“I joked with him earlier this year when we were on the road, ‘Hey, we’re still at home right now, OK?’” Heyward said Tuesday. “I kind of played around with him with that today. But he’s been doing it for us, he’s been big.”
In his past 12 road games, Upton has hit .327 with seven extra-base hits and 13 RBIs.
“I’m still doing the same things I’ve been doing all season,” Upton said late Tuesday, when asked in general about being in another of his hitting binges. “I’m just preparing myself, going out there and trying to help us any way we can.”
• Bear massacres ball: El Oso Blanco, aka Evan Gattis, hit a home run last night at Pittsburgh that was far, far greater than the sum of its measurements. A ninth-inning solo homer that had to be seen to be fully appreciated. A blast that left the bat like a bullet and climbed … and climbed … and climbed before turning back toward earth and colliding with the curved walkway ramp that sits beyond the left-field corner.
Some surprised fans must have been alarmed if they looked toward the field and saw the ball crash into the third-level façade as they were leaving the ballpark in the last inning of an 11-3 Braves rout. That’s a place where they can normally feel safe without having to worry about flying projectiles that leave the playing field.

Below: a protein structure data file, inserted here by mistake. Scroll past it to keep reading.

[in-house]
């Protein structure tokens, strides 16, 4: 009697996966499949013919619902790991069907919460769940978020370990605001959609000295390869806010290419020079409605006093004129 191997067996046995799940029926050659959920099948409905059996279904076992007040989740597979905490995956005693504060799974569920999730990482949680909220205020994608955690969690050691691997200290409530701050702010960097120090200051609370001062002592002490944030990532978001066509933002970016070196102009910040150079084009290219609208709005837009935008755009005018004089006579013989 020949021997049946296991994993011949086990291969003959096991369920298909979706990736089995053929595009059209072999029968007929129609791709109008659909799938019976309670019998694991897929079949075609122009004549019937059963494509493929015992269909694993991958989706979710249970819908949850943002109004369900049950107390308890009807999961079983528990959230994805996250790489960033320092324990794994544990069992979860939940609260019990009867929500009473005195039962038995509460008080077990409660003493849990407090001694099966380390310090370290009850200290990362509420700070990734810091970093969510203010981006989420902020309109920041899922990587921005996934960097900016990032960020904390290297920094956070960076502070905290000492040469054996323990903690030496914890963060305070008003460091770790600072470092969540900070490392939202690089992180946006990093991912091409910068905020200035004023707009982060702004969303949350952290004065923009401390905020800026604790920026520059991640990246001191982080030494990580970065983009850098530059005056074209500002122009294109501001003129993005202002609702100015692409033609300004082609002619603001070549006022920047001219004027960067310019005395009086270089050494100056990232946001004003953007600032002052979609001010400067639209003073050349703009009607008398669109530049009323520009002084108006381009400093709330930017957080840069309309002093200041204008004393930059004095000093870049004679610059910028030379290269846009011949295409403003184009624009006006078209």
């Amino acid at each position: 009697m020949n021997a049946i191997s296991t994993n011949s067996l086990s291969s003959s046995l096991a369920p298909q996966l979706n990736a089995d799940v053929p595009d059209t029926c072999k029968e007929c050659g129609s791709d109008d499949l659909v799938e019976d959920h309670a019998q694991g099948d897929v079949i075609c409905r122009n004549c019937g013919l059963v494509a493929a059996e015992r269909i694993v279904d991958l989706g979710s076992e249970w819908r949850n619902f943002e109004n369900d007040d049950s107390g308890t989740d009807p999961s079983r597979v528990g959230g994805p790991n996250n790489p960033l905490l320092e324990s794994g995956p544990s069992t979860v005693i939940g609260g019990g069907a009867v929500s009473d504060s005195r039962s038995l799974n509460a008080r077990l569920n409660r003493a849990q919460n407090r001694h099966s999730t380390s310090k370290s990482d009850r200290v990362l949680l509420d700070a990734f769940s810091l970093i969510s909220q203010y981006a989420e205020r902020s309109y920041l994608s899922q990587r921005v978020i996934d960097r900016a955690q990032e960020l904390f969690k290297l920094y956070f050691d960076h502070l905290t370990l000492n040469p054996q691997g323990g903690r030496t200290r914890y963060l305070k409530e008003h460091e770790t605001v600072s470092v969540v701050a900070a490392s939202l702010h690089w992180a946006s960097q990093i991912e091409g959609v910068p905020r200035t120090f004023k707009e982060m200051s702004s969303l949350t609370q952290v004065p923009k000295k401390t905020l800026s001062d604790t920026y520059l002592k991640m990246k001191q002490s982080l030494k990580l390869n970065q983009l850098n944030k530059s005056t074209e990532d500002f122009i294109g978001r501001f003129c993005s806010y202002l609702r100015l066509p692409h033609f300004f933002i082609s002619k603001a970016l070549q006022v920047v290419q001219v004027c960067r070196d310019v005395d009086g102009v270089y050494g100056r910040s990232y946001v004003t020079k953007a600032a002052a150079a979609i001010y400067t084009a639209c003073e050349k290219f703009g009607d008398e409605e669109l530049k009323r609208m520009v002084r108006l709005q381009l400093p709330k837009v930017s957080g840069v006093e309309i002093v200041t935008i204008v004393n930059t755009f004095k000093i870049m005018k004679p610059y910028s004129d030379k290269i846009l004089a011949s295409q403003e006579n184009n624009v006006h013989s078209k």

Then again, this ball probably looked more like it was coming from space than the playing field.
El Oso Blanco hit it a long, long way, folks. His 19th home run of the season and his 40th in just 664 career at-bats was one of his most impressive, regardless of the measurement. PNC Park doesn’t give estimates, and ESPN’s Home Run Tracker, which I normally find to be accurate, said Gattis’ homer was a mere 423 feet, long for most folks but about 60 feet shy of the bomb he hit at Philly last season and well short of many others that he’s hit.